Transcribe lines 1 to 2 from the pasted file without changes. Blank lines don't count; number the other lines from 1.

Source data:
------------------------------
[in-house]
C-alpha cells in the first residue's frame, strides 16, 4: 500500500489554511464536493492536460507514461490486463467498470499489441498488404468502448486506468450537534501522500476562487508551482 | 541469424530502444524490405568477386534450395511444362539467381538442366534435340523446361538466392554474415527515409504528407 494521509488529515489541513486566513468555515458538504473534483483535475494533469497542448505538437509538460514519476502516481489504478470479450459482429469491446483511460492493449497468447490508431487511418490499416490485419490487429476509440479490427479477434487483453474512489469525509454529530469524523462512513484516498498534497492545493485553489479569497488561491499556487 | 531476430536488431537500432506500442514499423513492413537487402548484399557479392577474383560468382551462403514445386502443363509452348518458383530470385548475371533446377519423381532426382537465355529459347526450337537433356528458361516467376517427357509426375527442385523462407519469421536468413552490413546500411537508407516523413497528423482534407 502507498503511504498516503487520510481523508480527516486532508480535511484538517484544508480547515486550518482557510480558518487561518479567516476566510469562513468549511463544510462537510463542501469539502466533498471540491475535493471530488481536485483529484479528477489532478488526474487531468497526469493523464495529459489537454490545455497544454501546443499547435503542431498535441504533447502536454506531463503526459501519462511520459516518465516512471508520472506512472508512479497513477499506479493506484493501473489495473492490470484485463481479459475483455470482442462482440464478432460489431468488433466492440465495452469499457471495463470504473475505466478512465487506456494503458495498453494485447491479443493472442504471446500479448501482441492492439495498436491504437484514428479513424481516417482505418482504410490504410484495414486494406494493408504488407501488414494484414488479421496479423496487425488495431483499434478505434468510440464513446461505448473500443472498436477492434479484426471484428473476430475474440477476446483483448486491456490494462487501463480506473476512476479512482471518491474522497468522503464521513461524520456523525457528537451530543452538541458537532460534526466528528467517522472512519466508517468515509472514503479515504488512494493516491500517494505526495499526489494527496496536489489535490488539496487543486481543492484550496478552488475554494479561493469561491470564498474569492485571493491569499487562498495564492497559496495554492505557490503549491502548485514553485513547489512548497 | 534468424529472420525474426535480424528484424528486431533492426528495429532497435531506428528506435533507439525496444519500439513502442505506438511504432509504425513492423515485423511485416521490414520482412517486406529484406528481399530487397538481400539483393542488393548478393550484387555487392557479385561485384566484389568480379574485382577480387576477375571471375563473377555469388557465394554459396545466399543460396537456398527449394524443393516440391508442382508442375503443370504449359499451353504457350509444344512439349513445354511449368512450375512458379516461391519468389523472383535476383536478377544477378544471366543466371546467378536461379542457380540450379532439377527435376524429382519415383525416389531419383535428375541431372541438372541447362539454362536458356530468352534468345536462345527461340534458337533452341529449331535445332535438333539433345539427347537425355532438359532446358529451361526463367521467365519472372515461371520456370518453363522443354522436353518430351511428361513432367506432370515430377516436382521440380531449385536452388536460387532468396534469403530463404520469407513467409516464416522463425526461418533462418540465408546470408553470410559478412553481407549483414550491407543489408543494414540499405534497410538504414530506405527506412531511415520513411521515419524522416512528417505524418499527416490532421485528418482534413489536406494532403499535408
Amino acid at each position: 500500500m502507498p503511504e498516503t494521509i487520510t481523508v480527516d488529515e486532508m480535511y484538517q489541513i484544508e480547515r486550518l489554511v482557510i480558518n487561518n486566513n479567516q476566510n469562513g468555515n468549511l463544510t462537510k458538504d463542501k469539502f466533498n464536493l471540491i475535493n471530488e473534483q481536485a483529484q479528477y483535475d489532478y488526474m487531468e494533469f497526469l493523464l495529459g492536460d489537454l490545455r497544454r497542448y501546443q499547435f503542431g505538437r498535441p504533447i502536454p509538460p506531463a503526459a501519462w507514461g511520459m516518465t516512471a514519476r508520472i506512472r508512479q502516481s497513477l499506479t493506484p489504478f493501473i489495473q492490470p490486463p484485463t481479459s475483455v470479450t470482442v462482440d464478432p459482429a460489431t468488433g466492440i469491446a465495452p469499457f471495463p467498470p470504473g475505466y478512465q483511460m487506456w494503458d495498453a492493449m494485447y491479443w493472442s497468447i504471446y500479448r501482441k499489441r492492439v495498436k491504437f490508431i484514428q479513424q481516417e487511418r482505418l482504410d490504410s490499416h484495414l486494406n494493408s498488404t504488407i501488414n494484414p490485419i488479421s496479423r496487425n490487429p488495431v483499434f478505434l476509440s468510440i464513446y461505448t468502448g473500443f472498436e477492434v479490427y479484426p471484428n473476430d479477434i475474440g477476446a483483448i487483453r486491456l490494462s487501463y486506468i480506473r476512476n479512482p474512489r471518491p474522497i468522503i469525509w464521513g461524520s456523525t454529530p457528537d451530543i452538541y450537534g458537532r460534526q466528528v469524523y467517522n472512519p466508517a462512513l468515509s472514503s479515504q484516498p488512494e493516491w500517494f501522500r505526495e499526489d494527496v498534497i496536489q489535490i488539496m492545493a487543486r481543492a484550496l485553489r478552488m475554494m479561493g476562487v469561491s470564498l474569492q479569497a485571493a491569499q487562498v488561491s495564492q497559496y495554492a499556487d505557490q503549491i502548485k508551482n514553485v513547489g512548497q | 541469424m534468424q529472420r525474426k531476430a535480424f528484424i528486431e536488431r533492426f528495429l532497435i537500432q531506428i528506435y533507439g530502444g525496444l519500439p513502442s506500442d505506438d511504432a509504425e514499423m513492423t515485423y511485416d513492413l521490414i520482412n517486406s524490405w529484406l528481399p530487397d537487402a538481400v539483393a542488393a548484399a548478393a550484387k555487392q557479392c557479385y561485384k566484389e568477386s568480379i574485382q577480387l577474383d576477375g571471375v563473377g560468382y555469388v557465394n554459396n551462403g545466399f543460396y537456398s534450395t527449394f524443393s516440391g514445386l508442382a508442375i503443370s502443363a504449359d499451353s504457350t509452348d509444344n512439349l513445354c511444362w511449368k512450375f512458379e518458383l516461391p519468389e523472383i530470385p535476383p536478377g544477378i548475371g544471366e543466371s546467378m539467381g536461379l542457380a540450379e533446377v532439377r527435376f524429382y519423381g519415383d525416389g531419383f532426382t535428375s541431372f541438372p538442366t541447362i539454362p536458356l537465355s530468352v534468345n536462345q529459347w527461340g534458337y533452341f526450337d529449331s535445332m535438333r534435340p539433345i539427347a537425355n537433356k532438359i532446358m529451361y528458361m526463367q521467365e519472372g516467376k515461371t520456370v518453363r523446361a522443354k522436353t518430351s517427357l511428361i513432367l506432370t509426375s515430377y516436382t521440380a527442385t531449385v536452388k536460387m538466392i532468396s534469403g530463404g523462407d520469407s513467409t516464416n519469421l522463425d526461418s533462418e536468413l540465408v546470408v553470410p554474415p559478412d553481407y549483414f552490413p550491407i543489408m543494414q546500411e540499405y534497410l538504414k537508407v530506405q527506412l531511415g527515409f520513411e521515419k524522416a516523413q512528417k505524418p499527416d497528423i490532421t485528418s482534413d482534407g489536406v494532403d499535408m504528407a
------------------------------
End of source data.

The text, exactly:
[in-house]
C-alpha cells in the first residue's frame, strides 16, 4: 500500500489554511464536493492536460507514461490486463467498470499489441498488404468502448486506468450537534501522500476562487508551482 | 541469424530502444524490405568477386534450395511444362539467381538442366534435340523446361538466392554474415527515409504528407 494521509488529515489541513486566513468555515458538504473534483483535475494533469497542448505538437509538460514519476502516481489504478470479450459482429469491446483511460492493449497468447490508431487511418490499416490485419490487429476509440479490427479477434487483453474512489469525509454529530469524523462512513484516498498534497492545493485553489479569497488561491499556487 | 531476430536488431537500432506500442514499423513492413537487402548484399557479392577474383560468382551462403514445386502443363509452348518458383530470385548475371533446377519423381532426382537465355529459347526450337537433356528458361516467376517427357509426375527442385523462407519469421536468413552490413546500411537508407516523413497528423482534407 502507498503511504498516503487520510481523508480527516486532508480535511484538517484544508480547515486550518482557510480558518487561518479567516476566510469562513468549511463544510462537510463542501469539502466533498471540491475535493471530488481536485483529484479528477489532478488526474487531468497526469493523464495529459489537454490545455497544454501546443499547435503542431498535441504533447502536454506531463503526459501519462511520459516518465516512471508520472506512472508512479497513477499506479493506484493501473489495473492490470484485463481479459475483455470482442462482440464478432460489431468488433466492440465495452469499457471495463470504473475505466478512465487506456494503458495498453494485447491479443493472442504471446500479448501482441492492439495498436491504437484514428479513424481516417482505418482504410490504410484495414486494406494493408504488407501488414494484414488479421496479423496487425488495431483499434478505434468510440464513446461505448473500443472498436477492434479484426471484428473476430475474440477476446483483448486491456490494462487501463480506473476512476479512482471518491474522497468522503464521513461524520456523525457528537451530543452538541458537532460534526466528528467517522472512519466508517468515509472514503479515504488512494493516491500517494505526495499526489494527496496536489489535490488539496487543486481543492484550496478552488475554494479561493469561491470564498474569492485571493491569499487562498495564492497559496495554492505557490503549491502548485514553485513547489512548497 | 534468424529472420525474426535480424528484424528486431533492426528495429532497435531506428528506435533507439525496444519500439513502442505506438511504432509504425513492423515485423511485416521490414520482412517486406529484406528481399530487397538481400539483393542488393548478393550484387555487392557479385561485384566484389568480379574485382577480387576477375571471375563473377555469388557465394554459396545466399543460396537456398527449394524443393516440391508442382508442375503443370504449359499451353504457350509444344512439349513445354511449368512450375512458379516461391519468389523472383535476383536478377544477378544471366543466371546467378536461379542457380540450379532439377527435376524429382519415383525416389531419383535428375541431372541438372541447362539454362536458356530468352534468345536462345527461340534458337533452341529449331535445332535438333539433345539427347537425355532438359532446358529451361526463367521467365519472372515461371520456370518453363522443354522436353518430351511428361513432367506432370515430377516436382521440380531449385536452388536460387532468396534469403530463404520469407513467409516464416522463425526461418533462418540465408546470408553470410559478412553481407549483414550491407543489408543494414540499405534497410538504414530506405527506412531511415520513411521515419524522416512528417505524418499527416490532421485528418482534413489536406494532403499535408